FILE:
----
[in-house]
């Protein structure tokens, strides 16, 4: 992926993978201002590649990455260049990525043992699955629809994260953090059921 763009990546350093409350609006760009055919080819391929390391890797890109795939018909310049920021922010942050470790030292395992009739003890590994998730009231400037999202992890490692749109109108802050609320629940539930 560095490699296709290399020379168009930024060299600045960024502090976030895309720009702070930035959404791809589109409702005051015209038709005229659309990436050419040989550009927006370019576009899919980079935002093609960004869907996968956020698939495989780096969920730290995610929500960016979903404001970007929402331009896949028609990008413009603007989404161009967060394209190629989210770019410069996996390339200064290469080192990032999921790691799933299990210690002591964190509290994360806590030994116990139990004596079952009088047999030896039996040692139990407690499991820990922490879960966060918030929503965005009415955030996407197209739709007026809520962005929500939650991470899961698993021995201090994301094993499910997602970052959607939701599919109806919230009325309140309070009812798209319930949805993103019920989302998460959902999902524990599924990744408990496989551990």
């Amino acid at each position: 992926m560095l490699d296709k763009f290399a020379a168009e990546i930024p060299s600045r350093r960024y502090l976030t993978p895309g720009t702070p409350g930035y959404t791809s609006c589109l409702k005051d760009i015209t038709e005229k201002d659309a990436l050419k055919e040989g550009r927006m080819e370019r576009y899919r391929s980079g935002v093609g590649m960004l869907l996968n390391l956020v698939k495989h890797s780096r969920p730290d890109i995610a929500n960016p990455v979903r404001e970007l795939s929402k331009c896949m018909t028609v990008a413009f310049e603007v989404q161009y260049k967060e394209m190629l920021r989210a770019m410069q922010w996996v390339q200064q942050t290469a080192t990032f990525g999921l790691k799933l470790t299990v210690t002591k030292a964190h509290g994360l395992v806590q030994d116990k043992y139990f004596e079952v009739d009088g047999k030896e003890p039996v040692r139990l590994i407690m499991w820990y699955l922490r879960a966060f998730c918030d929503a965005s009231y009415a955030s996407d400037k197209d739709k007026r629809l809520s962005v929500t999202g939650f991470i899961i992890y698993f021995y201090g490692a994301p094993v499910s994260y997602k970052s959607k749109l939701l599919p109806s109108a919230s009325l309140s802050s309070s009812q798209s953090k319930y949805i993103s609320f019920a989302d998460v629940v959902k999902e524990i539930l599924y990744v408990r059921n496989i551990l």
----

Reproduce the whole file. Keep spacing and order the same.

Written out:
[in-house]
């Protein structure tokens, strides 16, 4: 992926993978201002590649990455260049990525043992699955629809994260953090059921 763009990546350093409350609006760009055919080819391929390391890797890109795939018909310049920021922010942050470790030292395992009739003890590994998730009231400037999202992890490692749109109108802050609320629940539930 560095490699296709290399020379168009930024060299600045960024502090976030895309720009702070930035959404791809589109409702005051015209038709005229659309990436050419040989550009927006370019576009899919980079935002093609960004869907996968956020698939495989780096969920730290995610929500960016979903404001970007929402331009896949028609990008413009603007989404161009967060394209190629989210770019410069996996390339200064290469080192990032999921790691799933299990210690002591964190509290994360806590030994116990139990004596079952009088047999030896039996040692139990407690499991820990922490879960966060918030929503965005009415955030996407197209739709007026809520962005929500939650991470899961698993021995201090994301094993499910997602970052959607939701599919109806919230009325309140309070009812798209319930949805993103019920989302998460959902999902524990599924990744408990496989551990």
């Amino acid at each position: 992926m560095l490699d296709k763009f290399a020379a168009e990546i930024p060299s600045r350093r960024y502090l976030t993978p895309g720009t702070p409350g930035y959404t791809s609006c589109l409702k005051d760009i015209t038709e005229k201002d659309a990436l050419k055919e040989g550009r927006m080819e370019r576009y899919r391929s980079g935002v093609g590649m960004l869907l996968n390391l956020v698939k495989h890797s780096r969920p730290d890109i995610a929500n960016p990455v979903r404001e970007l795939s929402k331009c896949m018909t028609v990008a413009f310049e603007v989404q161009y260049k967060e394209m190629l920021r989210a770019m410069q922010w996996v390339q200064q942050t290469a080192t990032f990525g999921l790691k799933l470790t299990v210690t002591k030292a964190h509290g994360l395992v806590q030994d116990k043992y139990f004596e079952v009739d009088g047999k030896e003890p039996v040692r139990l590994i407690m499991w820990y699955l922490r879960a966060f998730c918030d929503a965005s009231y009415a955030s996407d400037k197209d739709k007026r629809l809520s962005v929500t999202g939650f991470i899961i992890y698993f021995y201090g490692a994301p094993v499910s994260y997602k970052s959607k749109l939701l599919p109806s109108a919230s009325l309140s802050s309070s009812q798209s953090k319930y949805i993103s609320f019920a989302d998460v629940v959902k999902e524990i539930l599924y990744v408990r059921n496989i551990l």